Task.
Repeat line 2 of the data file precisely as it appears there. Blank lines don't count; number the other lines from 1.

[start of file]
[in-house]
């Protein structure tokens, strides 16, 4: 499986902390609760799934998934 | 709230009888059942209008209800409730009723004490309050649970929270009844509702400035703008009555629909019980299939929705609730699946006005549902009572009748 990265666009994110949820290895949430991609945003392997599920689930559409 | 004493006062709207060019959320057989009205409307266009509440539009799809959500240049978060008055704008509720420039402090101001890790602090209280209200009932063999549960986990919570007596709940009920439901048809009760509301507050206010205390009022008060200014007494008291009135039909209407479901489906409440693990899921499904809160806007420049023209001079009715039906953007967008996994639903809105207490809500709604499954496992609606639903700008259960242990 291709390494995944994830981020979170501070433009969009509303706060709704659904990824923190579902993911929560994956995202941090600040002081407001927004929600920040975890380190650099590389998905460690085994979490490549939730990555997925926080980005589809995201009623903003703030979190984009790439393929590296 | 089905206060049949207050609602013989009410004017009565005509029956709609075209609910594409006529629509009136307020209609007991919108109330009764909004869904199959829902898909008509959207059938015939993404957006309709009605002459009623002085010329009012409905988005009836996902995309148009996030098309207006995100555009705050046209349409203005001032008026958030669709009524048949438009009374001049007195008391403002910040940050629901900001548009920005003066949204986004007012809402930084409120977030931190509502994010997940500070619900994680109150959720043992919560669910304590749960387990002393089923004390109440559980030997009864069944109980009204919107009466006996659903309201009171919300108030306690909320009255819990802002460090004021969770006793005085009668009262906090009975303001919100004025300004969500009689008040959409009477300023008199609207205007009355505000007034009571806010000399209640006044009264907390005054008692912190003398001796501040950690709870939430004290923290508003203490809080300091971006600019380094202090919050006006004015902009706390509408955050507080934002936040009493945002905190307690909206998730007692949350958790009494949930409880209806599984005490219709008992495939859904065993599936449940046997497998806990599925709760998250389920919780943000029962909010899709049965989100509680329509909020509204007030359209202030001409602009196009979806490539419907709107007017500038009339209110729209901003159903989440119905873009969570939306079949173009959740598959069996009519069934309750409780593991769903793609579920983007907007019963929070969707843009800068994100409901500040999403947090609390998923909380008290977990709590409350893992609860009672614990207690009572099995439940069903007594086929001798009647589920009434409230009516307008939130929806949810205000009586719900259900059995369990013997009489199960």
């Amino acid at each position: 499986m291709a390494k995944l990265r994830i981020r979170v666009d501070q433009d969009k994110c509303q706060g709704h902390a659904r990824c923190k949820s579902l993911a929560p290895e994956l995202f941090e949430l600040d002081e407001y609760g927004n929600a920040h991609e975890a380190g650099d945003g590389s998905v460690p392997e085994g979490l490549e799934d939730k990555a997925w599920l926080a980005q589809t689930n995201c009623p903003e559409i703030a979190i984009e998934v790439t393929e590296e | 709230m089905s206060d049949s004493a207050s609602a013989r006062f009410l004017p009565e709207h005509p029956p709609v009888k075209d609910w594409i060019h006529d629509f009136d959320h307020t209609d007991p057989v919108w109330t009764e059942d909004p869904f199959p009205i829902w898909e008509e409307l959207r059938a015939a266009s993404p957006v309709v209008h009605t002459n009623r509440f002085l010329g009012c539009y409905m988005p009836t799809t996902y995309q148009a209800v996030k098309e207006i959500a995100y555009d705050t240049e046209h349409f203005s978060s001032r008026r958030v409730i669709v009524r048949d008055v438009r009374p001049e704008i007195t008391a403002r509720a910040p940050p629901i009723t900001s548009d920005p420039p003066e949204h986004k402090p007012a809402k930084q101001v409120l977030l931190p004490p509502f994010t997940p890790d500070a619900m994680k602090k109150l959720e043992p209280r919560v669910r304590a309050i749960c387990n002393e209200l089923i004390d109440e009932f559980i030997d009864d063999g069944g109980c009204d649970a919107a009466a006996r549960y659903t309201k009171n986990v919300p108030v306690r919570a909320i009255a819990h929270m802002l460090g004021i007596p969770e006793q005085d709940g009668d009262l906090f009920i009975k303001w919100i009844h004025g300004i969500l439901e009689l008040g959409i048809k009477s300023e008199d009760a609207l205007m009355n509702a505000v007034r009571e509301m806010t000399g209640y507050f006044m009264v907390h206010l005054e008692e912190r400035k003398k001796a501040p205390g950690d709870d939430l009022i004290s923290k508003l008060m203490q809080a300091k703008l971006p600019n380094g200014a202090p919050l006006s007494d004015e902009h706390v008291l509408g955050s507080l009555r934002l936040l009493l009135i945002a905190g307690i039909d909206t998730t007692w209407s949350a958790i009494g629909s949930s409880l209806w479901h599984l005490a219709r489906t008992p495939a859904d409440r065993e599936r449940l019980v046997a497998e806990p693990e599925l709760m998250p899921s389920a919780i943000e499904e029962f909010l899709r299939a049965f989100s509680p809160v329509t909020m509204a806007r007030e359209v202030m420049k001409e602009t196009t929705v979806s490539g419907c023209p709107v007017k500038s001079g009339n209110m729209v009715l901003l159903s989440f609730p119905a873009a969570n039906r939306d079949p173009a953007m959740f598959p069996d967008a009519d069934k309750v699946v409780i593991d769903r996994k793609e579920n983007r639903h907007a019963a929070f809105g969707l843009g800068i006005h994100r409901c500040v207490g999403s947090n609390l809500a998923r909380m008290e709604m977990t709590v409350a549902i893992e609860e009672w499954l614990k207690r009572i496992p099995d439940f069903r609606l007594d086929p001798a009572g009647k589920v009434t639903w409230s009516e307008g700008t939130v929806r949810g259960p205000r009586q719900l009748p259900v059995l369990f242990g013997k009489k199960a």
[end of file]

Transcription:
């Protein structure tokens, strides 16, 4: 499986902390609760799934998934 | 709230009888059942209008209800409730009723004490309050649970929270009844509702400035703008009555629909019980299939929705609730699946006005549902009572009748 990265666009994110949820290895949430991609945003392997599920689930559409 | 004493006062709207060019959320057989009205409307266009509440539009799809959500240049978060008055704008509720420039402090101001890790602090209280209200009932063999549960986990919570007596709940009920439901048809009760509301507050206010205390009022008060200014007494008291009135039909209407479901489906409440693990899921499904809160806007420049023209001079009715039906953007967008996994639903809105207490809500709604499954496992609606639903700008259960242990 291709390494995944994830981020979170501070433009969009509303706060709704659904990824923190579902993911929560994956995202941090600040002081407001927004929600920040975890380190650099590389998905460690085994979490490549939730990555997925926080980005589809995201009623903003703030979190984009790439393929590296 | 089905206060049949207050609602013989009410004017009565005509029956709609075209609910594409006529629509009136307020209609007991919108109330009764909004869904199959829902898909008509959207059938015939993404957006309709009605002459009623002085010329009012409905988005009836996902995309148009996030098309207006995100555009705050046209349409203005001032008026958030669709009524048949438009009374001049007195008391403002910040940050629901900001548009920005003066949204986004007012809402930084409120977030931190509502994010997940500070619900994680109150959720043992919560669910304590749960387990002393089923004390109440559980030997009864069944109980009204919107009466006996659903309201009171919300108030306690909320009255819990802002460090004021969770006793005085009668009262906090009975303001919100004025300004969500009689008040959409009477300023008199609207205007009355505000007034009571806010000399209640006044009264907390005054008692912190003398001796501040950690709870939430004290923290508003203490809080300091971006600019380094202090919050006006004015902009706390509408955050507080934002936040009493945002905190307690909206998730007692949350958790009494949930409880209806599984005490219709008992495939859904065993599936449940046997497998806990599925709760998250389920919780943000029962909010899709049965989100509680329509909020509204007030359209202030001409602009196009979806490539419907709107007017500038009339209110729209901003159903989440119905873009969570939306079949173009959740598959069996009519069934309750409780593991769903793609579920983007907007019963929070969707843009800068994100409901500040999403947090609390998923909380008290977990709590409350893992609860009672614990207690009572099995439940069903007594086929001798009647589920009434409230009516307008939130929806949810205000009586719900259900059995369990013997009489199960």